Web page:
Health knowledge made personal
Join this community!
› Share page:
Go
Search posts:

Barley Compounds May Help Weight Management Goals

Posted May 04 2013 10:08pm

Previously, animal models suggest that gut microbial metabolism may affect host metabolism, including appetite regulating hormones.   Elin V Johansson, from Lund University (Sweden), and colleagues evaluated the potential effects of a whole grain barley kernel product, rich in intrinsic indigestible carbohydrates (dietary fiber and resistant starch), on markers of metabolism and appetite regulation in healthy men and women. The team enrolled 19 young adults, each of whom was randomly assigned to consume late evening meals with additional boiled barley kernels, or white wheat bread.  Blood samples were collected during the following breakfast and lunch times.  The barley kernels associated with an increase in glucagon-like-peptide-1 (GLP-1), a satiety hormone, as compared to white bread. Further, the group consuming the barley kernels experienced a decrease in free fatty acid levels and reduced inflammatory markers.  The team also observed a significant reduction in energy intake during lunch the next day among the barley consumers, as compared to the white bread group.   The study authors conclude that: “The results indicate that the [barley kernel]  evening meal, facilitate glucose regulation, increase the release of GLP-1, reduce subsequent energy intake while at the same time decreasing hunger over 2 subsequent meals, and fasting ;free fatty acids] the subsequent morning, possibly mediated through gut microbial fermentation of the indigestible carbohydrates.”

Elin V Johansson, Anne C Nilsson, Elin M Ostman, Inger M Bjorck.  “Effects of indigestible carbohydrates in barley on glucose metabolism, appetite and voluntary food intake over 16 h in healthy adults.”  Nutrition Journal 2013, 12:46; 11 April 2013.

  
Post-workout aches and pains can be effectively relieved by a short bout of light exercise.
American Cancer Society urges that a coordinated effort to change individual health behaviors could prevent much of the suffering and death from cancer.
The indigestible carbohydrate content in barley kernels may increase satiety hormones and reduce subsequent energy intake.
Netherlands researchers suggest that men who have higher levels of the mineral selenium may be at a lower risk of developing advanced prostate cancer.
US National Cancer Institute scientists elucidate clues as to how exercise may be protective.
Generational shifts in metabolic risk factors suggest that today’s adults are less healthy than their predecessors.
Daily supplements of soluble fiber help to improve metabolic and cardiovascular measures, among diabetics
Omega-3 fatty acids and their metabolite products may slow or stop the proliferation of triple-negative breast cancer cells by as much as 90%
Rich in flavonoids, black tea may help to reduce variability in nighttime blood pressure.
Higher levels of mercury exposure – such as that which may occur from consumption of fish and shellfish – may increase the risks for type 2 diabetes.
Generational shifts in metabolic risk factors suggest that today’s adults are less healthy than their predecessors.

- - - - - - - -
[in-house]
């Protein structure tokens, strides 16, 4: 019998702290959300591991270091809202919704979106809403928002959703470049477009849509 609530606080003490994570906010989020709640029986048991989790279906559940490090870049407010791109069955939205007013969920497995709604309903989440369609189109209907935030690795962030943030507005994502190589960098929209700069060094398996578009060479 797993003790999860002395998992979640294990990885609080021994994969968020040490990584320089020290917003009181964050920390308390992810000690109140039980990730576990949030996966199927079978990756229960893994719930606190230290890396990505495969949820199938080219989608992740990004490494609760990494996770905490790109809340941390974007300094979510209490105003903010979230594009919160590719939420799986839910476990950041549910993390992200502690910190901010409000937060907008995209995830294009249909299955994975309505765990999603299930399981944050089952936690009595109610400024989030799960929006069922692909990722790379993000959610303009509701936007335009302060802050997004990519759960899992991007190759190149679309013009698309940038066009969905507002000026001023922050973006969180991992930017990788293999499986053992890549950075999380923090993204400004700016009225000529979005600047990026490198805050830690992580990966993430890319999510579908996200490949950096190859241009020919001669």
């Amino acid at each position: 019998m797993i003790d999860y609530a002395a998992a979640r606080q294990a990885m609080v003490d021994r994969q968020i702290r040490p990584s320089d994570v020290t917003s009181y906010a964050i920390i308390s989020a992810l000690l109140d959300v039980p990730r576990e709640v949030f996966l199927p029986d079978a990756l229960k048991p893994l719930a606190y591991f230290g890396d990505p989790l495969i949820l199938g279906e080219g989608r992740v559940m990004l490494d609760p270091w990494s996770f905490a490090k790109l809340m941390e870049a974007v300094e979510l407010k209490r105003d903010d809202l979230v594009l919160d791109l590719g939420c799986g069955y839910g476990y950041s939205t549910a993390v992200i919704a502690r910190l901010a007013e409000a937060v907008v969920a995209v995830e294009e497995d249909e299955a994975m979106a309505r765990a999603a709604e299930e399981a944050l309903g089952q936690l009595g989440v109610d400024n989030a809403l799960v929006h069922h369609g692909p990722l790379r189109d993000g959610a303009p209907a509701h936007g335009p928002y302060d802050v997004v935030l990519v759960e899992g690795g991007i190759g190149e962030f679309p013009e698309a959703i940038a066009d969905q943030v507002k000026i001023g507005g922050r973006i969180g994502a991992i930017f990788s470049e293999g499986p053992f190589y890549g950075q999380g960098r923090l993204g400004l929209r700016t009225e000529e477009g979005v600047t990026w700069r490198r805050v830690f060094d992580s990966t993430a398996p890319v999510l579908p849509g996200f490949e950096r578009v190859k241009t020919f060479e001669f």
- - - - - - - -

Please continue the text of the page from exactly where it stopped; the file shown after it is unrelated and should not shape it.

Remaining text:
Extended light exposure due to lack of sleep can impair the body’s internal clock and adversely affect metabolism.
By lowering abdominal fat when used in place of other selected oil blends, canola oil may be a simple dietary approach to reduce a person’s risk of Metabolic Sy
While labor-saving devices make quick work of household chores, these same conveniences may be responsible for the rise in obesity, particularly among women.
Adolescents and young adults with a range of cardiometabolic risk factors have an increased risk of dying before they turn 55.
When short on time, aerobic training is better than resistance training.
Intensive lifestyle-based weight-loss interventions associate with a partial remission of diabetes.
To maintain healthy weight at the holidays, think twice before reaching for traditional staples like cookies or candy – and the car keys.
Abnormal length of time of overall sleep spent in different sleep stages associate with decreased metabolic rate and increased intake of calories.
Interleukin-6 (IL-6), a chemical messenger in our immune system, may also trigger weight loss.
Anti-Aging Forum MLDP Join A4M
Tip #156 - Social Ties May Slow Memory Decline
Staying connected with family and friends can beneficially impact memory as we age. Harvard School of Public Health (Massachusetts, USA) researchers studied 16,638 men and women, ages 50 and over, to assess the impact of social integration on changes in memory during a six-year period. The team found that the study participants with high social integration at the start of the study encountered slower rates of memory decline over time, as compared to the less socially integrated subjects. Memory among the least socially integrated declined at twice the rate as that of the most socially integrated.

Among men, social activity in midlife may slash the risk of dementia. Researchers from Johns Hopkins Bloomberg School of Public Health (Maryland, USA) studied 147 male twin pairs for 28 years. Among the twins, those who participated in social activities at home, visited with family and friends, and engaged in club activities and hobbies were less apt to develop dementia.

Be sure to stay in-touch with loved ones on a regular basis. Your network of family and friends not only provides moral support and encouragement, it might also help delay a declining memory.

» MORE
 
Post a comment
Write a comment:

Related Searches